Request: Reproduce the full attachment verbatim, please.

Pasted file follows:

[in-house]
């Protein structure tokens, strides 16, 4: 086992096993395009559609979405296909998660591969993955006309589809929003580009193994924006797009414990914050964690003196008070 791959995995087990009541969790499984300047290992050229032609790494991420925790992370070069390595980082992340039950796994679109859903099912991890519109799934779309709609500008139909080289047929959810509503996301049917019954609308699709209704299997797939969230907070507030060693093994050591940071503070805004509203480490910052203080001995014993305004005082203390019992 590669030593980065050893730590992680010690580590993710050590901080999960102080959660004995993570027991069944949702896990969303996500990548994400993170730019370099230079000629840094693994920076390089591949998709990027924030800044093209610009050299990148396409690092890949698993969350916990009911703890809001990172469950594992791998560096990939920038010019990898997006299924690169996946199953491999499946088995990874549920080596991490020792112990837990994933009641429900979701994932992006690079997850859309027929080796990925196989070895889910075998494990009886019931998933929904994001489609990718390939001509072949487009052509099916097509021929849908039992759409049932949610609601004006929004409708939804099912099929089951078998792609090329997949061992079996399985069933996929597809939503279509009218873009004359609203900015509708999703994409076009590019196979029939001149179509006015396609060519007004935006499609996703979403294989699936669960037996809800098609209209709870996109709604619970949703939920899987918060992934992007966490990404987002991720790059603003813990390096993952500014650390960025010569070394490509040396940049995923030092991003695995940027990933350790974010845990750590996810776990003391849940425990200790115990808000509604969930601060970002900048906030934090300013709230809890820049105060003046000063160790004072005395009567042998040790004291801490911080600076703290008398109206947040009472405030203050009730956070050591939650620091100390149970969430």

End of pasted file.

[in-house]
């Protein structure tokens, strides 16, 4: 086992096993395009559609979405296909998660591969993955006309589809929003580009193994924006797009414990914050964690003196008070 791959995995087990009541969790499984300047290992050229032609790494991420925790992370070069390595980082992340039950796994679109859903099912991890519109799934779309709609500008139909080289047929959810509503996301049917019954609308699709209704299997797939969230907070507030060693093994050591940071503070805004509203480490910052203080001995014993305004005082203390019992 590669030593980065050893730590992680010690580590993710050590901080999960102080959660004995993570027991069944949702896990969303996500990548994400993170730019370099230079000629840094693994920076390089591949998709990027924030800044093209610009050299990148396409690092890949698993969350916990009911703890809001990172469950594992791998560096990939920038010019990898997006299924690169996946199953491999499946088995990874549920080596991490020792112990837990994933009641429900979701994932992006690079997850859309027929080796990925196989070895889910075998494990009886019931998933929904994001489609990718390939001509072949487009052509099916097509021929849908039992759409049932949610609601004006929004409708939804099912099929089951078998792609090329997949061992079996399985069933996929597809939503279509009218873009004359609203900015509708999703994409076009590019196979029939001149179509006015396609060519007004935006499609996703979403294989699936669960037996809800098609209209709870996109709604619970949703939920899987918060992934992007966490990404987002991720790059603003813990390096993952500014650390960025010569070394490509040396940049995923030092991003695995940027990933350790974010845990750590996810776990003391849940425990200790115990808000509604969930601060970002900048906030934090300013709230809890820049105060003046000063160790004072005395009567042998040790004291801490911080600076703290008398109206947040009472405030203050009730956070050591939650620091100390149970969430």